Lots of climbers who want to improve tend to say, “I’m gonna go to the climbing gym two times a week for the next six months.” That’s a pretty good idea. It’s certainly not a bad idea. If nothing else it will be fun.

That said, simply climbing in an uncontrolled and unmeasured way, without a specific training strategy, will not typically yield great results or improvement. If progress is your goal, then you need to be intentional about how you train, and you also need to be careful not to mix up, or condense, skill and strength training into a single workout. For more about strength training for rock climbing read “Skill vs. Strength in Rock Climbing.”

In this article I want to focus on skills. When it comes to any type of training, the first step is to figure out what’s holding you back. In terms of skills, it may be your footwork, your dynamic movement, your core strength/tension, or specific movements you have not perfected—toe-hooking, for example. The training regimen for any of these impediments will be focused differently, but the common thread is that they must be measured, monitored, and progressively challenged.

Let’s consider the following example: a 5.9 rock climber who has never trained for rock climbing but has been climbing for two years and really wants to ramp up their climbing until they can lead 5.11. It’s the end of fall, and this person is looking ahead toward next summer as they start to think about this. What should this person do?

The good news for this person is that probably the most important thing to do is, simply, to rock climb! Climbing skills can certainly be learned and studied, and there’s a couple things we can do to simulate various movements. But the most important thing would be to just go climbing. What kind of climbing, though, is going to be fairly important. If you go to the bouldering gym, and do lots of really overhanging problems on big holds, that won’t do much to address a technique issue for slabs. There’s obviously a tremendous difference between a crimpy Red Rock 5.10+ like Fiddler on the Roof and a sustained hand crack like the 5.10+ Serenity and Sons in Yosemite. So it’s important to be specific about the type of climbing you are training for, and then train skills on those kinds of routes.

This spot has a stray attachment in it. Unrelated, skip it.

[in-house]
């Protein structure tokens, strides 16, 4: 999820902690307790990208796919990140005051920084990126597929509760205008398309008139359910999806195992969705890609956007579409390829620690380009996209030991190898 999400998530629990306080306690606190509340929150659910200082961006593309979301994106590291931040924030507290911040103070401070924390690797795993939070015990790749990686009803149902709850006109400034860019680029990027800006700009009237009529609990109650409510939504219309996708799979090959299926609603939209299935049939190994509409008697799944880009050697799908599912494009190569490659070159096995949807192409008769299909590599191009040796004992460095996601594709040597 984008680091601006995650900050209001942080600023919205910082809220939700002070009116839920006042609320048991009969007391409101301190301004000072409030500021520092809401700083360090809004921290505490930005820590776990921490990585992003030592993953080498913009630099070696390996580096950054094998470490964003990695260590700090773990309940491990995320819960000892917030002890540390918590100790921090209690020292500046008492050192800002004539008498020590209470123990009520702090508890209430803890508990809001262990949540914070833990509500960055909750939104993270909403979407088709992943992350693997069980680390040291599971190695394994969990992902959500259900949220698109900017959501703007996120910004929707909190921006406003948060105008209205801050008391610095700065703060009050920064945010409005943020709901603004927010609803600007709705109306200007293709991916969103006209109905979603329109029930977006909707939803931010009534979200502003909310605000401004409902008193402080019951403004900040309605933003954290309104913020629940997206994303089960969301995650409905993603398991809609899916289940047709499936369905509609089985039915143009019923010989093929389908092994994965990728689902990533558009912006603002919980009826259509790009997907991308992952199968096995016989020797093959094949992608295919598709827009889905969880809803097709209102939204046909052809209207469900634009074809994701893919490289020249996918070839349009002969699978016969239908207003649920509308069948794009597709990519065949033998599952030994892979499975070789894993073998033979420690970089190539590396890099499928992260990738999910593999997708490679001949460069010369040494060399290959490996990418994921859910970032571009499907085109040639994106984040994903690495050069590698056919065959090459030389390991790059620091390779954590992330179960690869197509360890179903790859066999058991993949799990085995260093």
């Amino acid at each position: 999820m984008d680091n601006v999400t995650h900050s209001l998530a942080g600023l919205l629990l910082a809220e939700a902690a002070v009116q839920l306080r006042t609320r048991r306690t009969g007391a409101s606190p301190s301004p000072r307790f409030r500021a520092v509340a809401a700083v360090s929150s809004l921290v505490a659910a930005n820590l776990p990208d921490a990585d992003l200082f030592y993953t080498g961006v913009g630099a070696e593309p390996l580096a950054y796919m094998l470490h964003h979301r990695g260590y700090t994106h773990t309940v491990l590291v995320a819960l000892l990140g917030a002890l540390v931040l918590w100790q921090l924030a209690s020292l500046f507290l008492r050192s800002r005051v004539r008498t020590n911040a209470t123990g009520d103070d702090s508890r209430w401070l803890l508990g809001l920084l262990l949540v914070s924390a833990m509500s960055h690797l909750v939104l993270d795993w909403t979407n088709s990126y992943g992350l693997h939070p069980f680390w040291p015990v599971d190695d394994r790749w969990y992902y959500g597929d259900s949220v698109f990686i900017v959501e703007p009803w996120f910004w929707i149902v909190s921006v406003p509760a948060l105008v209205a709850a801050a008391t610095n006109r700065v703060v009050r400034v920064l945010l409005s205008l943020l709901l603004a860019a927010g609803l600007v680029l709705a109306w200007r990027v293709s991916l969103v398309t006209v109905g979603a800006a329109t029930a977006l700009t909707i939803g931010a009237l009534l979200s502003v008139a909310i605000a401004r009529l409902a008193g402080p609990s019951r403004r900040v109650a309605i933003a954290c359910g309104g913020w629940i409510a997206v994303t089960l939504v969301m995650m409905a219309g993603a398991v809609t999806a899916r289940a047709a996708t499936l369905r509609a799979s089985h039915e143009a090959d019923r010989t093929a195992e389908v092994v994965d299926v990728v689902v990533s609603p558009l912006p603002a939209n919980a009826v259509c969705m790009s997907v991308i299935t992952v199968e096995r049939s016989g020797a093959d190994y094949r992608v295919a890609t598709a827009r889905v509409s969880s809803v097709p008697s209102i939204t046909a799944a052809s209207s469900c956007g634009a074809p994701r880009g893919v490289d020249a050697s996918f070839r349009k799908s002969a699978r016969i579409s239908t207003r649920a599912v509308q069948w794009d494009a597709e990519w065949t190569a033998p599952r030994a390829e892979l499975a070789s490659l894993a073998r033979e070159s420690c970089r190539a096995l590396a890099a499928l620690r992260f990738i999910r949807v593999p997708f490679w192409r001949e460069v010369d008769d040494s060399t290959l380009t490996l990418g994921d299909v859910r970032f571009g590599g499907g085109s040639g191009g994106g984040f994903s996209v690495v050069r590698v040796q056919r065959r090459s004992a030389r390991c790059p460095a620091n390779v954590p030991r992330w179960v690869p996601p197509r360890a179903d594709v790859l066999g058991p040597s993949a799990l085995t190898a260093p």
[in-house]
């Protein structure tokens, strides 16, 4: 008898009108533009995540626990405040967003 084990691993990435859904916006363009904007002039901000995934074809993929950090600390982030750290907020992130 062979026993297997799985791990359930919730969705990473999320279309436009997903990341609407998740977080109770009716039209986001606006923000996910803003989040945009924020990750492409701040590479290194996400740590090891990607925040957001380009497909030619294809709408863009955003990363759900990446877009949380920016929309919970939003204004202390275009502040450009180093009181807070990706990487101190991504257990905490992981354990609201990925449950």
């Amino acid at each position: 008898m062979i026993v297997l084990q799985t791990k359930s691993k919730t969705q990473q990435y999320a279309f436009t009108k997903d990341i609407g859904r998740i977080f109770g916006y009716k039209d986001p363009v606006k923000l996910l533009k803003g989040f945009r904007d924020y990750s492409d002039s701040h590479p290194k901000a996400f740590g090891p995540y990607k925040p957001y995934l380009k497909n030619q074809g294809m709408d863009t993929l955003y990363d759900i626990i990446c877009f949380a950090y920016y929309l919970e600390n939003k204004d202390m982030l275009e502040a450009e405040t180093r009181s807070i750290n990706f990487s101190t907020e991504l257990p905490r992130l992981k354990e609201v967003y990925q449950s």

Vince Anderson during a first ascent in Pakistan
Vince Anderson finds the line of least resistance during a first ascent in Pakistan. Photo by Steve House

When you do go to the gym or crag, choose your routes carefully. Remember, the goal is not to just send the next number grade. The goal is to train specific skills. Don’t simply find a 5.11 with a quick but painful crux (unless pain tolerance is the specific skill you’re trying to train). Find a route with some more technique required, so you’re actually learning about movement. And don’t forget about bouldering! I’ll admit it, I’m not as excited about bouldering as I am about leading trad climbs, for example. But bouldering is still really helpful, and I can’t recommend it enough. Just be careful you are not trying problems that you can’t do due to a physical limitation. If you’re trying to go from 5.9 to 5.11, I wouldn’t recommend doing boulder problems where the limitation is your strength or power. While those qualities do need to be trained, keep in mind that this isn’t your strength training session. Find a nice slabby V2 with balancy moves, tough footwork, and a complex sequence. Do a series of 5–10 V1s and V2s that challenge your route-reading. The idea is to find routes that test your technique, not your strength.